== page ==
Invasion of the brats


Pastrami sandwich and potato salad at Oakhaus

Pastrami sandwich and potato salad at Oakhaus

Photo by scott Duncan

Good for: German food with an American twist, like kraut balls
German, Oak Park


3413 Broadway
Sacramento, CA 95817

(916) 376-7694

Restaurants are often seen as harbingers of gentrification. Whether at the unfortunately named Local’s Corner in San Francisco or Summerhill in Brooklyn, the telltale marker is slick graphic design at odds with the neighborhood.

Similarly, Sacramento native Tom Schnetz has created trendy design stories for his two Oak Park restaurants, the Mexican La Venadita and German Oakhaus.

The hofbrau opened in June looking like Germany viewed through an Instagram filter: spearmint walls and forested cuckoo clocks, a slab bar and wooden shelves full of bric-a-brac. Director Wes Anderson would approve. In fact, there’s a Mendl’s pastry box from the fictional bakery in Anderson’s film The Grand Budapest Hotel.

Likewise, the food is one-third Germanic and two-thirds Americana hipster. It has the spirit of LowBrau, but the a la carte style of Sam’s Hof Brau. Yes, there are brats and schnitzel and a boiled-and-baked pretzel and stone-ground mustard. Several beers from Germany are on draft. Dishes that were once seen as dowdy and Midwestern—meatloaf, potato salad—regain their it-factor in the context of their German origins.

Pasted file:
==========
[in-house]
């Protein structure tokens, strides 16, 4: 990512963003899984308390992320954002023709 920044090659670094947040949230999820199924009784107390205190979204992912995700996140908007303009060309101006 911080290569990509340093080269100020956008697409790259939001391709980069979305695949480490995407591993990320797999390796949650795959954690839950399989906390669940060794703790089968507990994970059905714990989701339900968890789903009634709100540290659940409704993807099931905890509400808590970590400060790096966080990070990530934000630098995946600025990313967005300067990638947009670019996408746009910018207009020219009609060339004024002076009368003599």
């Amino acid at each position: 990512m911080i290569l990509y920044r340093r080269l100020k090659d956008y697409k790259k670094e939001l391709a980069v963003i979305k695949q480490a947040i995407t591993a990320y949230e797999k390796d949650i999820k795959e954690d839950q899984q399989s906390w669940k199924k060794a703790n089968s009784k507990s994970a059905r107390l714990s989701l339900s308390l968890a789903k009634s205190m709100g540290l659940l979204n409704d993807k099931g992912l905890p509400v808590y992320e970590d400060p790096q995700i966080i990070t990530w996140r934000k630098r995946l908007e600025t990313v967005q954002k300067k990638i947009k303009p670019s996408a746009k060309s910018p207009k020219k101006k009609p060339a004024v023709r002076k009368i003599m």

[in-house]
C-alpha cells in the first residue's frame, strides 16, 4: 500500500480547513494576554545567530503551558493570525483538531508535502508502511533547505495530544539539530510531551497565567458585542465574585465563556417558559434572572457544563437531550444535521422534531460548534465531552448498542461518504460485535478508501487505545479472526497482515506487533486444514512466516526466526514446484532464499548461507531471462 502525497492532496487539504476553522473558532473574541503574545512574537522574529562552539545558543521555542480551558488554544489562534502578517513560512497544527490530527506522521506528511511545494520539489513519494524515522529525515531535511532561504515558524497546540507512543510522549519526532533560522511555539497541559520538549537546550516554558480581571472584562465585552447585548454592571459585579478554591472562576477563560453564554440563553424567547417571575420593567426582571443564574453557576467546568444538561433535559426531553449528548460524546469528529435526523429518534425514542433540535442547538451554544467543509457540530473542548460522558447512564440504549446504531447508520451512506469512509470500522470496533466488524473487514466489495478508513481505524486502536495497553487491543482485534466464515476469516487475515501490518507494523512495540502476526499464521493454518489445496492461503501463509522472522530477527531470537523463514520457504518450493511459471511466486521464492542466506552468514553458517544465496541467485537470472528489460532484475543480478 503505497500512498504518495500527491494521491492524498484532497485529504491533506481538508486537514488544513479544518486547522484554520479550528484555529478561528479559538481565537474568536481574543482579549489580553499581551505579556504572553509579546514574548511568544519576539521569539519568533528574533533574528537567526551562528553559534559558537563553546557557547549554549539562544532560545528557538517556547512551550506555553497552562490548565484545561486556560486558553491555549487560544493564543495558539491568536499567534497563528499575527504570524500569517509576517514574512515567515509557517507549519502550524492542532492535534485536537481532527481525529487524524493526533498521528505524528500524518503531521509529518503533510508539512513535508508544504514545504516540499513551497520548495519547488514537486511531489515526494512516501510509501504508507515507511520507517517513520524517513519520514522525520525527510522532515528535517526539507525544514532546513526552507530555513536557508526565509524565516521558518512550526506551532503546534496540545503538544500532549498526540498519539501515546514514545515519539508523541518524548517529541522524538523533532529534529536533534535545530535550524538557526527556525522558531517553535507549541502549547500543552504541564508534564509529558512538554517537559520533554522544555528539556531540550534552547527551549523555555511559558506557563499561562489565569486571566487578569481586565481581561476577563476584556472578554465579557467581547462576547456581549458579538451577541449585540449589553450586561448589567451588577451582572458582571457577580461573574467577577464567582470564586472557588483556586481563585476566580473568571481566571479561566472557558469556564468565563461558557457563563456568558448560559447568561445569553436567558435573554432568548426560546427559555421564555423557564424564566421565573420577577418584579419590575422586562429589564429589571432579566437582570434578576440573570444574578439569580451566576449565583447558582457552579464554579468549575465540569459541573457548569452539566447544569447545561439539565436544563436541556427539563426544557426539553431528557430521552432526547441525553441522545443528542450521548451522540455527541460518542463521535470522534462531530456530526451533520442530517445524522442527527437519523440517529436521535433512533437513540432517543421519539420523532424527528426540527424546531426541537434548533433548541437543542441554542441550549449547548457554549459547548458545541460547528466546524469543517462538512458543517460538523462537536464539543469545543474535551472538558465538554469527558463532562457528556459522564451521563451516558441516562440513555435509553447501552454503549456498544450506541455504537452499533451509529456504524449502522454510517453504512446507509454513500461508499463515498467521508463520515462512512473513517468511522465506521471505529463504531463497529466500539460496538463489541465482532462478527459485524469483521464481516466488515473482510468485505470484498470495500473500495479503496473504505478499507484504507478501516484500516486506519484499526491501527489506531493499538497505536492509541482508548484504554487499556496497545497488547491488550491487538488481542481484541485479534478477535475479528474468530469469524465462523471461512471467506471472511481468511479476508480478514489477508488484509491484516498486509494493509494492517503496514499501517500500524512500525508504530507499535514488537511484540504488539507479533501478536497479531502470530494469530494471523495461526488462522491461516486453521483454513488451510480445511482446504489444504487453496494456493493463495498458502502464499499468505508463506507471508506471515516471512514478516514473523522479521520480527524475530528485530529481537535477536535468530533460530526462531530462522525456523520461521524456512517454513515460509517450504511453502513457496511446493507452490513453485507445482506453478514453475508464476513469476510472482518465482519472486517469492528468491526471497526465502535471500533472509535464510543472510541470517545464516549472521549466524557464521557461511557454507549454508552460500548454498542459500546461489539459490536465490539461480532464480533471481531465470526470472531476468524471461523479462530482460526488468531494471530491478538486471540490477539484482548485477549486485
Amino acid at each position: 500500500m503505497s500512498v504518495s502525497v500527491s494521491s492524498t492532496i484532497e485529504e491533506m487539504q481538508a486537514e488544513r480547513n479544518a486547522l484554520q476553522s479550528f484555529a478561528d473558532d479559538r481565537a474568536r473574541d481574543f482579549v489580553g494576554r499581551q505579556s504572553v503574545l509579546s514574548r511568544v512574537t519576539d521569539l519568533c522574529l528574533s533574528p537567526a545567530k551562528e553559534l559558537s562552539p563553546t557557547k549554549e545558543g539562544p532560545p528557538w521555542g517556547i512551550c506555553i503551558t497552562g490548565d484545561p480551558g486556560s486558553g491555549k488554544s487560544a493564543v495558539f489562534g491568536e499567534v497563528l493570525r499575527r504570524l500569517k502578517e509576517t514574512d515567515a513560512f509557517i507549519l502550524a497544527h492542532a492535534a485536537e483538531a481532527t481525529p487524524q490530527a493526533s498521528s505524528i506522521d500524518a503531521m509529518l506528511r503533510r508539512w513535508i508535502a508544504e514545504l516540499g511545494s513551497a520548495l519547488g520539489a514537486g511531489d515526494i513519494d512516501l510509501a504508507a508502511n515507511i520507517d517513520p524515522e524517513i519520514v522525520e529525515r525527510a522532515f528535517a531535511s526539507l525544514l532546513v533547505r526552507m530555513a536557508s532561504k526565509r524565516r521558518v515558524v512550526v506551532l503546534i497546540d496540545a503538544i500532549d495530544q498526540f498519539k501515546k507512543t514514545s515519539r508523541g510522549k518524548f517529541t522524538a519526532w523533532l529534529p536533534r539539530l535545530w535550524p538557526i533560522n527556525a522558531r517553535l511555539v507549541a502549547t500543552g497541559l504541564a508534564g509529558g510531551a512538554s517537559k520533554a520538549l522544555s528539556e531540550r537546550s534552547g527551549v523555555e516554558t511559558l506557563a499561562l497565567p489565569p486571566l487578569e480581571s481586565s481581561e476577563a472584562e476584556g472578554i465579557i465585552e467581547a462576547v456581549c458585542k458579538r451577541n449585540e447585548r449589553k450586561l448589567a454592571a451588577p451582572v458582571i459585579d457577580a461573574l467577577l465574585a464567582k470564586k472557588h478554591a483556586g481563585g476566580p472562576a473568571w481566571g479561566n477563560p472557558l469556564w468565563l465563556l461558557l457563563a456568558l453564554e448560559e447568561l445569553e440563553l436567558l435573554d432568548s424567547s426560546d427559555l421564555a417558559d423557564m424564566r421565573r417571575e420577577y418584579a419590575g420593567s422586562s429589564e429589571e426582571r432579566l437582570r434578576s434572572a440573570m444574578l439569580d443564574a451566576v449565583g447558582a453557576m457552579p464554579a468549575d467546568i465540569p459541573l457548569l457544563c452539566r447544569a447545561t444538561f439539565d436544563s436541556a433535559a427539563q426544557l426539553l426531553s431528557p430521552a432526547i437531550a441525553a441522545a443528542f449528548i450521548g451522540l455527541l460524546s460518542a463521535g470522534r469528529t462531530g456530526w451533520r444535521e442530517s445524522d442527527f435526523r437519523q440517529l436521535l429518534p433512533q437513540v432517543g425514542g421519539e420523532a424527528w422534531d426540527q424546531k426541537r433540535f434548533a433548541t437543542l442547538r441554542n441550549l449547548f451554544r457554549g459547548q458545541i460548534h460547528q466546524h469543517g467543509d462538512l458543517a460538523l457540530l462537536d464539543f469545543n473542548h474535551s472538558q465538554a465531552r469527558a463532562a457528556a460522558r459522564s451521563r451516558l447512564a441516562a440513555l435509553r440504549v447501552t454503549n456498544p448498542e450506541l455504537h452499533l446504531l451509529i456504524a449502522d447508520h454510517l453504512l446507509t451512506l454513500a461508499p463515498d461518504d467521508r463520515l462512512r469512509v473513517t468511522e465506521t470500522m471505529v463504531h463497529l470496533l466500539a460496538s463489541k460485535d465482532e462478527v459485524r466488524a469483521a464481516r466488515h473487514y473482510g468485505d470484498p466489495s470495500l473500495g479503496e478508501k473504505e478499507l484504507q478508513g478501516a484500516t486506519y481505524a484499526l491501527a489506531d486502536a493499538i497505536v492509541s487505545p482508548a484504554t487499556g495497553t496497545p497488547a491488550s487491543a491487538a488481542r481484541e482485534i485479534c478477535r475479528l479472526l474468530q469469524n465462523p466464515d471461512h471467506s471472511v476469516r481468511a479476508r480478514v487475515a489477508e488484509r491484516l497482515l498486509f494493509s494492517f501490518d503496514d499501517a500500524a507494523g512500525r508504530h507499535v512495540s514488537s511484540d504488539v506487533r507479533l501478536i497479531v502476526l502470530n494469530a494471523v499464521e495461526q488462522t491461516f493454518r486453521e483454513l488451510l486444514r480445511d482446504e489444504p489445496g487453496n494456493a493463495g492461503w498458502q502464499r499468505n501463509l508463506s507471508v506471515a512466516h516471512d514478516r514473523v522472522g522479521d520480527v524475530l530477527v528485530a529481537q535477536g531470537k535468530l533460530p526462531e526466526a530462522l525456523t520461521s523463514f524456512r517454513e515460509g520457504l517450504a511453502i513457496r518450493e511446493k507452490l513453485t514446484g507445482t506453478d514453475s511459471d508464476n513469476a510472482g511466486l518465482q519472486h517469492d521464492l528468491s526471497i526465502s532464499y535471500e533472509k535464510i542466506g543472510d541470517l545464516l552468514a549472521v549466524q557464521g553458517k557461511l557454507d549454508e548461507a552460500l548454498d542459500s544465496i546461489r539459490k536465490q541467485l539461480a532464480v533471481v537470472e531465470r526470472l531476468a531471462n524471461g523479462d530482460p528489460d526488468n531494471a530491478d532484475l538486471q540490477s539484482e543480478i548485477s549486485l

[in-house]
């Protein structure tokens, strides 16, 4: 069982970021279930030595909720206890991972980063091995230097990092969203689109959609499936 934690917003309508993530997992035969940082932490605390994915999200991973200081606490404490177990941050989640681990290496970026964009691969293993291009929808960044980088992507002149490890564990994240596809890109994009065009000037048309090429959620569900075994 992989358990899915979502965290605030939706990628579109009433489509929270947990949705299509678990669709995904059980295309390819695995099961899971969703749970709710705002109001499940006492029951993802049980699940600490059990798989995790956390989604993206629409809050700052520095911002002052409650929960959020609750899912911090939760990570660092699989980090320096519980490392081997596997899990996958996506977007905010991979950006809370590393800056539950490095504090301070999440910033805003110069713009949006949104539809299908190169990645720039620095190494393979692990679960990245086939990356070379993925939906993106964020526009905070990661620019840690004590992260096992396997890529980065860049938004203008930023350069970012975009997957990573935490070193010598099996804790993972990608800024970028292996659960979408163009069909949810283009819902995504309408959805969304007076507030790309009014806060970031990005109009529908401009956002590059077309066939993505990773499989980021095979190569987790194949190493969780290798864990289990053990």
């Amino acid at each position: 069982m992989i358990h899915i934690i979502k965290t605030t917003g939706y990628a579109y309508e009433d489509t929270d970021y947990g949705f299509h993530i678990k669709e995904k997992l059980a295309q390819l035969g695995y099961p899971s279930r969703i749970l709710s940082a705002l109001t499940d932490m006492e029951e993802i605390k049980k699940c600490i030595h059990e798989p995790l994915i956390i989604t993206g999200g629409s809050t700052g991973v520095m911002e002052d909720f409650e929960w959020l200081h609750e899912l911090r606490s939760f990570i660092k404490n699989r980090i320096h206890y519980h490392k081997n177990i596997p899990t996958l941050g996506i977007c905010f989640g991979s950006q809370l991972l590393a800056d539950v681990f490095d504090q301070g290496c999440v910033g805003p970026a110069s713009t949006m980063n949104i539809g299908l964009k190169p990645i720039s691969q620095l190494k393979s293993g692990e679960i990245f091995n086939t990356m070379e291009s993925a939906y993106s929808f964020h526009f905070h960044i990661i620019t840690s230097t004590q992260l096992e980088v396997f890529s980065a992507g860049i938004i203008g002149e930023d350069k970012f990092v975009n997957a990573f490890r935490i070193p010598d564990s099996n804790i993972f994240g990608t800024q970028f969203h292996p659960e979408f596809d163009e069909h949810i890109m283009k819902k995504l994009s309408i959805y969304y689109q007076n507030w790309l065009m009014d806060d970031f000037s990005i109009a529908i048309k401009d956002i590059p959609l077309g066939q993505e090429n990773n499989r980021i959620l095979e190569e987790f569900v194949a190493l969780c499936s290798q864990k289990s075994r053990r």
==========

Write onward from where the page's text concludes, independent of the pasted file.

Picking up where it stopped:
Too bad the food tastes like it’s checking off boxes: flavor-mashing aioli (lemon sage), check; thick clusters of sea salt, check. Schentz owns a few Mexican restaurants in the Bay Area, so he’s familiar with current tropes. He brings those cliches to Oakhaus’ menu with sandwiches, snacks and entrees that are often delicious, but occasionally feel halfhearted.

The successes are worth a visit on their own: Brussel sprouts ($4.25) with perfectly charred frills that lock in the oil and pancetta. Bratwurst on a roll ($9.50 with potato salad) that’s juicy, porky and perky as you bite into it, as if it has nothing to hide—you might even want to see how the sausage is made. German chocolate cupcake ($3.95) with surprisingly moist cake, subtle coconut and icing as darkly lush as the Black Forest.

A clever item on the menu mixes a Southern staple (hush puppies) with Germanic ingredients: kraut balls ($3.75). And boy, are they good. An interior of fermented onions warmly oozes from a playful exterior of crushed pretzels. The lightly sour and soft sauerkraut harmonizes with the savory crunch on the outside.

But the missteps are head-scratchers. The deviled eggs taste too pungently of mustard. Likewise, the pickles are funk-forward. The pastrami sandwich offers a mouthful of housemade rye—aromatically seeded and sweet like maple—with a serving of meat fit for a baguette, which is to say, not much.

We get it, the bread is delicious, but please don’t take away our meat because of it.

The neighborhood seems wary of the restaurant; each time I went, it was nearly empty. Yelp user Fatima C. wrote, “Considering the gentrification rate in Oak Park, I’m curious to know what efforts this business is making to hire original Oak Park residents?”

Oakhaus has merged German and American fare with mixed results. It remains to be seen how it’ll mingle with the community.